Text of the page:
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Adapt : 72/100

The pandemic is causing a lot of change to happen. Even here in the US there are people taking this seriously and following the directions of medical professionals. Masks are becoming normalized. Social distancing is a thing.

Is it convenient? Not at all but it is necessary. As with anything new and different we need to adapt. If it’s cold out you put on a jacket. It it’s hot you move to shade. If there’s an airborne pandemic you wear masks, socially distance, and avoid public indoor spaces. The more we learn about this thing called COVID-19 the more I know I don’t want to get it.

The number of cases are very low in the area I’m in. Part of this is due to our remoteness, but also due to a lack of testing. We border Arizona which now has the fastest growing outbreak of any country in the world. I see Texas and California license plates all the time. I’m scared and nervous and I don’t see this changing anytime soon. The best I can do is follow the guidelines and hope everyone else does too.

Until now I’ve avoided talking about the Pandemic as I was trying to stay positive. The reality is that silence about this isn’t going to make it better. There is a lot of misinformation going on right now and the best thing I can do is talk about what I have learned, this far.

I had an electrician come over the other day and COVID-19 came up. He made a few comments that were dismissive of the virus. I mentioned the new studies about brain damage in patients. He mentioned that he hadn’t heard about that. From the few conversations he and I have had this summer I get the sense that he is listening to conservative news for all of his news. I will admit that I do not get much news from conservative news media. However I am aware of some of what they are saying, and for the most part it does not seem helpful.

It seems like we need to talk about the Pandemic for at least 2 reasons: 1) to educate others and 2) to educate ourselves. Science isn’t perfection. Science is progress and progress requires an open mind. I guarantee that my biases are causing me to miss some detail about the Pandemic. One of the worst things I can do is be confident that I am right: Beware of Being “Right” | Psychology Today

Never judge an interaction in a … relationship merely by who’s right. Instead, ask yourself how compassionate and kind you are in the interaction. Spend less effort trying to control [the other person’s] thinking and more trying to understand and appreciate differences in your perspectives

The article there is referring more to romantic relationships, but it feels like this should be applied to everyone I interact with. We aren’t going to get through this Pandemic by winning an argument. We are going to get through it by showing compassion to each other and taking care of each other.

Oh and by wearing masks. Please wear a mask.

Workout detail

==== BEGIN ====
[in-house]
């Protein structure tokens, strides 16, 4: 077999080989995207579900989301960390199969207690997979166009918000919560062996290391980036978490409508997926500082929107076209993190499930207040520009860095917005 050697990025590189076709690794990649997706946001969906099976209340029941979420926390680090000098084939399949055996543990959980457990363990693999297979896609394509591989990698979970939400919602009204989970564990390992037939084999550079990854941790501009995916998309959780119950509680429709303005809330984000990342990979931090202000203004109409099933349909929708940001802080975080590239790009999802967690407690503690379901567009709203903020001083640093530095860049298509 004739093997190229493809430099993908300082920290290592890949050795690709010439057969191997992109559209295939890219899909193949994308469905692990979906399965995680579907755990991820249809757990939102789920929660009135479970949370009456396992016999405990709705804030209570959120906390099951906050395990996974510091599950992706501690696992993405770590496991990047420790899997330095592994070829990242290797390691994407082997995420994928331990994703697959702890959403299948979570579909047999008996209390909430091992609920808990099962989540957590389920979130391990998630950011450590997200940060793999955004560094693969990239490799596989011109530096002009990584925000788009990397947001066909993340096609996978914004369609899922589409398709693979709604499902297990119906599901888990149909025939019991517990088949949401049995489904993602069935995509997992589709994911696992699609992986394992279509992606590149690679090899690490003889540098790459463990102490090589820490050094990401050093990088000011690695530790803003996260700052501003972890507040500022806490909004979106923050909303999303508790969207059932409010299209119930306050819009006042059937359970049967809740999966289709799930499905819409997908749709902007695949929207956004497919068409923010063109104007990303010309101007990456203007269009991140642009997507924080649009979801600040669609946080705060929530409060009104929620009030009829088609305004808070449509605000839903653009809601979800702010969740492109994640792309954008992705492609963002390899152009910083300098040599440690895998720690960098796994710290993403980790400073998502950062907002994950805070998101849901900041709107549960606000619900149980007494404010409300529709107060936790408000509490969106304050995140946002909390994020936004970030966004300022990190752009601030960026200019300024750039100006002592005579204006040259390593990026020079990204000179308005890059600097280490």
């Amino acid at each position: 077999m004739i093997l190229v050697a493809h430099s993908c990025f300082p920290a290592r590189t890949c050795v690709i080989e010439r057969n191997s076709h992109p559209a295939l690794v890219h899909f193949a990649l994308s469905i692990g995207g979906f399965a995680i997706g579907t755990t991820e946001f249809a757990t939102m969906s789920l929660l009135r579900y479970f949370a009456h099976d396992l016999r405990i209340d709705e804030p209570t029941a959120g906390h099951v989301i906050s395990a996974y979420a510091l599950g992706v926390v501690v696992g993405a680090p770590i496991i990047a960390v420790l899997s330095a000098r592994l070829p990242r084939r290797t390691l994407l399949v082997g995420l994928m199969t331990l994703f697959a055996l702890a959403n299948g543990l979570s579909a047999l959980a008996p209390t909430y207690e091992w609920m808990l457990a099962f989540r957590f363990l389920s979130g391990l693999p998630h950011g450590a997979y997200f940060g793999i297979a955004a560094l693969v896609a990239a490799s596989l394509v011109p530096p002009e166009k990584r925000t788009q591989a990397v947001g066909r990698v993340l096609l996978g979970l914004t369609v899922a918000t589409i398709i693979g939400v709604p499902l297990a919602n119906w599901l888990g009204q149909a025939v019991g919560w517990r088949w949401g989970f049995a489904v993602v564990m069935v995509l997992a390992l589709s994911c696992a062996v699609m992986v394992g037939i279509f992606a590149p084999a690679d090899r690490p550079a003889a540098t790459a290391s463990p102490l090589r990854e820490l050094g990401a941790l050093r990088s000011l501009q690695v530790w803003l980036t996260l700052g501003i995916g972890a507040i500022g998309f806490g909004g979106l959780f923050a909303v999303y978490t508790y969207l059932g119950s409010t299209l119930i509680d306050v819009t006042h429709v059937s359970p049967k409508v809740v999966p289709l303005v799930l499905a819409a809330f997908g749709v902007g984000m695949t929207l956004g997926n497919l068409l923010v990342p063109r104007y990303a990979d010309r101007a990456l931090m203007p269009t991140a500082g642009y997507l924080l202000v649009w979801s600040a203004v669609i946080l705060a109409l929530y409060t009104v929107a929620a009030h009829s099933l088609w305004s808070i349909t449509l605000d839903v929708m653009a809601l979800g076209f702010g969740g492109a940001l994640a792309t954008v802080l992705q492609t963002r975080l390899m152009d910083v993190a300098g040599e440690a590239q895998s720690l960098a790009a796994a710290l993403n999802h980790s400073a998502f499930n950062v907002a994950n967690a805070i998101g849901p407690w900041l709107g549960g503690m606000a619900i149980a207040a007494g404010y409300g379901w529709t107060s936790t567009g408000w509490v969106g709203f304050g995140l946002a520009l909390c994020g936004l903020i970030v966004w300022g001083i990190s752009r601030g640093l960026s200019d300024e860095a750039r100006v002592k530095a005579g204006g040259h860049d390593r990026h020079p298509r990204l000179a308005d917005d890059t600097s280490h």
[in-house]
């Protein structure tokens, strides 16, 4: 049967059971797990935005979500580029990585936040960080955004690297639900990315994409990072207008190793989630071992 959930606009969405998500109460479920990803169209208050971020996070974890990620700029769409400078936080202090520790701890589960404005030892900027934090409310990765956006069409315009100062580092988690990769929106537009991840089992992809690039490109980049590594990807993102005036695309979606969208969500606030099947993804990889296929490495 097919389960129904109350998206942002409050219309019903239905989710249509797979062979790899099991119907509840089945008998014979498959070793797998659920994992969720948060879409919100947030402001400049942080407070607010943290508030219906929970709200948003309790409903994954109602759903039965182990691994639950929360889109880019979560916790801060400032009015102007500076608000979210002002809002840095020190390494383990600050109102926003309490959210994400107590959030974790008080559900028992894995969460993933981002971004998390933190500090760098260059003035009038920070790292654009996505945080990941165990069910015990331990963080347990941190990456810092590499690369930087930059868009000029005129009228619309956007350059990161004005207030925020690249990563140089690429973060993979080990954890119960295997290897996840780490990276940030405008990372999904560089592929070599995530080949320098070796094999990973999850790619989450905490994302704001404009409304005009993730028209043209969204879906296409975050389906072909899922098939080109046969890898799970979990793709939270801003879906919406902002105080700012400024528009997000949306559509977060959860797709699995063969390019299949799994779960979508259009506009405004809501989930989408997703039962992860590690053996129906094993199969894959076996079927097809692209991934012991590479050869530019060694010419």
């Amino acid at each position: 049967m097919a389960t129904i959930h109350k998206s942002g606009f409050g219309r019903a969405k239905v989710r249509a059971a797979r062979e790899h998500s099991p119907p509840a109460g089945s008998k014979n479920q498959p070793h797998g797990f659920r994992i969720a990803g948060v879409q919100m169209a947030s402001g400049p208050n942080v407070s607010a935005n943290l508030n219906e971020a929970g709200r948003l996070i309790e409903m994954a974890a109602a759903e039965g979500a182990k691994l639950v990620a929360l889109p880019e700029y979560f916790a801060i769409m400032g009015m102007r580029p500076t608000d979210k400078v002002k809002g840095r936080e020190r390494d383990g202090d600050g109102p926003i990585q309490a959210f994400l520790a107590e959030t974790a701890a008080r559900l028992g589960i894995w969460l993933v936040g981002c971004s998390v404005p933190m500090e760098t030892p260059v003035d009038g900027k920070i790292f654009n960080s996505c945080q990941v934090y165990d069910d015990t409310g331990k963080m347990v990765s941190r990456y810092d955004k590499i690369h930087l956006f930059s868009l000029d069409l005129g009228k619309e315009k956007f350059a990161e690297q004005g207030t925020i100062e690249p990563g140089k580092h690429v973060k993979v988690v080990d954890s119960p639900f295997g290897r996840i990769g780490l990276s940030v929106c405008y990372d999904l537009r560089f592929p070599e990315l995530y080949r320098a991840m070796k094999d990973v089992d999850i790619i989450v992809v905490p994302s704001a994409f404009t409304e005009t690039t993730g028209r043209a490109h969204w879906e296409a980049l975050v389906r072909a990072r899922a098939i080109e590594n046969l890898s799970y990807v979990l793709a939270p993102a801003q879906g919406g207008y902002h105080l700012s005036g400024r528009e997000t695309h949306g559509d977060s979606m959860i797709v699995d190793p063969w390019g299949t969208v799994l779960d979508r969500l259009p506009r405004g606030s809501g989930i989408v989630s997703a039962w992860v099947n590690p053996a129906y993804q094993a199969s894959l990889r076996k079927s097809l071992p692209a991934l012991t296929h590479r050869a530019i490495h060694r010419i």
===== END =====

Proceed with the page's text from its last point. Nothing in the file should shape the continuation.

Kate and I rode around town for a few hours today. The family left this morning headed back to the east cost. It was great having them here but it is also nice having the place back to ourselves. It hit 92F today which is pretty warm for us. Tomorrow is supposed to be even warmer.

2 replies on “Adapt : 72/100”

Oh man, I like this:

“Science isn’t perfection. Science is progress and progress requires an open mind.”

Anti-science bias is frustrating to me as I think it represents a fundamental misunderstanding of what science is (continuous re-evaluation based on the best data available) compounded by a flawed concept of what it means to be human.

As the data changes (which it will) the conclusions will change. That doesn’t mean the original science was “bad” or that whoever produced it was biased (though bias can creep in). A part of the scientific process is accepting the limitations of our own knowledge (that’s where “being human” comes into the picture) and coming to the best conclusions possible while pushing back those limitations (and that’s science).

I understand the impulse to want to believe that there’s a single knowable and right answer for a complex question, like what to do about coronavirus (or really anything). The reality is that there is not a single knowable right answer for anything complex. So the answer is to make the best decisions we can with the data on hand and continually update that data and adjust as we go.

/rant end

Cheers, this post has been hanging in my head for over a week, and the science part is the key I think. Science is more difficult to believe because it isn’t necessarily obvious.
I think this ties in well with the mindfulness and meditation worlds. The more flexible your perception of reality the more likely you are able to handle contradictions and paradoxes. The scientific method is a method for understanding reality. It has to change as our perceptions change due to the progress of science.

Mindfulness also helps me cope with others lack of flexibility, and walking on my trails.

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